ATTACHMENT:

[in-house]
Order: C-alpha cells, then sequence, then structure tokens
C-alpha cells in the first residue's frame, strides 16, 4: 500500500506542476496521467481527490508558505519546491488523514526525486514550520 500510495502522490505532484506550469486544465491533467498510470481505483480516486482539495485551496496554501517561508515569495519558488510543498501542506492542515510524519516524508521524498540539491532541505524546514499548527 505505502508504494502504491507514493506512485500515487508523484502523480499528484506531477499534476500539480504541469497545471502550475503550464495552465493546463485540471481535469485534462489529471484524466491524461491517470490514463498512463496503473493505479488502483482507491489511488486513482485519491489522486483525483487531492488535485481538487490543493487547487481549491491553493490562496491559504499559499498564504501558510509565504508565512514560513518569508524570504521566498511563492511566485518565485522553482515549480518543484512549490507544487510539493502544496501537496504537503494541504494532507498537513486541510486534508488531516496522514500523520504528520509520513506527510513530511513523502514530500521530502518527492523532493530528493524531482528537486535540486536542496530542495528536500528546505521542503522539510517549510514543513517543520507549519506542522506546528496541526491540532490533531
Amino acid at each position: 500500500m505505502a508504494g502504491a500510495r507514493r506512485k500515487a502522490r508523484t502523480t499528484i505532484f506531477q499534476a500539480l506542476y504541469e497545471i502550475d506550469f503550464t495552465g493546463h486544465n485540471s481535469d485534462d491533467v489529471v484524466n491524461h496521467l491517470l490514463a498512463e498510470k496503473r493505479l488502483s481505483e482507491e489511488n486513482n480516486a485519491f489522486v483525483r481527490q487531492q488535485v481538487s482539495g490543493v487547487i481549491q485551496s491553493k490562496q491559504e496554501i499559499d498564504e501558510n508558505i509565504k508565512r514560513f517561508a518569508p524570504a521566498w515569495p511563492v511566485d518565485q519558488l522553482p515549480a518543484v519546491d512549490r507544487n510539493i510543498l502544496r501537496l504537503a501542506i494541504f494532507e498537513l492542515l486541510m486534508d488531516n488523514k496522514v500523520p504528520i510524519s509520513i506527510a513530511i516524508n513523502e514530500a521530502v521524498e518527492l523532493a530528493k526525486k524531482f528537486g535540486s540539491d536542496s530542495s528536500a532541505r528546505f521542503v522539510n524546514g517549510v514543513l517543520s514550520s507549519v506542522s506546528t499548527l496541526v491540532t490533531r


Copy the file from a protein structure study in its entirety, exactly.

[in-house]
Order: C-alpha cells, then sequence, then structure tokens
C-alpha cells in the first residue's frame, strides 16, 4: 500500500506542476496521467481527490508558505519546491488523514526525486514550520 500510495502522490505532484506550469486544465491533467498510470481505483480516486482539495485551496496554501517561508515569495519558488510543498501542506492542515510524519516524508521524498540539491532541505524546514499548527 505505502508504494502504491507514493506512485500515487508523484502523480499528484506531477499534476500539480504541469497545471502550475503550464495552465493546463485540471481535469485534462489529471484524466491524461491517470490514463498512463496503473493505479488502483482507491489511488486513482485519491489522486483525483487531492488535485481538487490543493487547487481549491491553493490562496491559504499559499498564504501558510509565504508565512514560513518569508524570504521566498511563492511566485518565485522553482515549480518543484512549490507544487510539493502544496501537496504537503494541504494532507498537513486541510486534508488531516496522514500523520504528520509520513506527510513530511513523502514530500521530502518527492523532493530528493524531482528537486535540486536542496530542495528536500528546505521542503522539510517549510514543513517543520507549519506542522506546528496541526491540532490533531
Amino acid at each position: 500500500m505505502a508504494g502504491a500510495r507514493r506512485k500515487a502522490r508523484t502523480t499528484i505532484f506531477q499534476a500539480l506542476y504541469e497545471i502550475d506550469f503550464t495552465g493546463h486544465n485540471s481535469d485534462d491533467v489529471v484524466n491524461h496521467l491517470l490514463a498512463e498510470k496503473r493505479l488502483s481505483e482507491e489511488n486513482n480516486a485519491f489522486v483525483r481527490q487531492q488535485v481538487s482539495g490543493v487547487i481549491q485551496s491553493k490562496q491559504e496554501i499559499d498564504e501558510n508558505i509565504k508565512r514560513f517561508a518569508p524570504a521566498w515569495p511563492v511566485d518565485q519558488l522553482p515549480a518543484v519546491d512549490r507544487n510539493i510543498l502544496r501537496l504537503a501542506i494541504f494532507e498537513l492542515l486541510m486534508d488531516n488523514k496522514v500523520p504528520i510524519s509520513i506527510a513530511i516524508n513523502e514530500a521530502v521524498e518527492l523532493a530528493k526525486k524531482f528537486g535540486s540539491d536542496s530542495s528536500a532541505r528546505f521542503v522539510n524546514g517549510v514543513l517543520s514550520s507549519v506542522s506546528t499548527l496541526v491540532t490533531r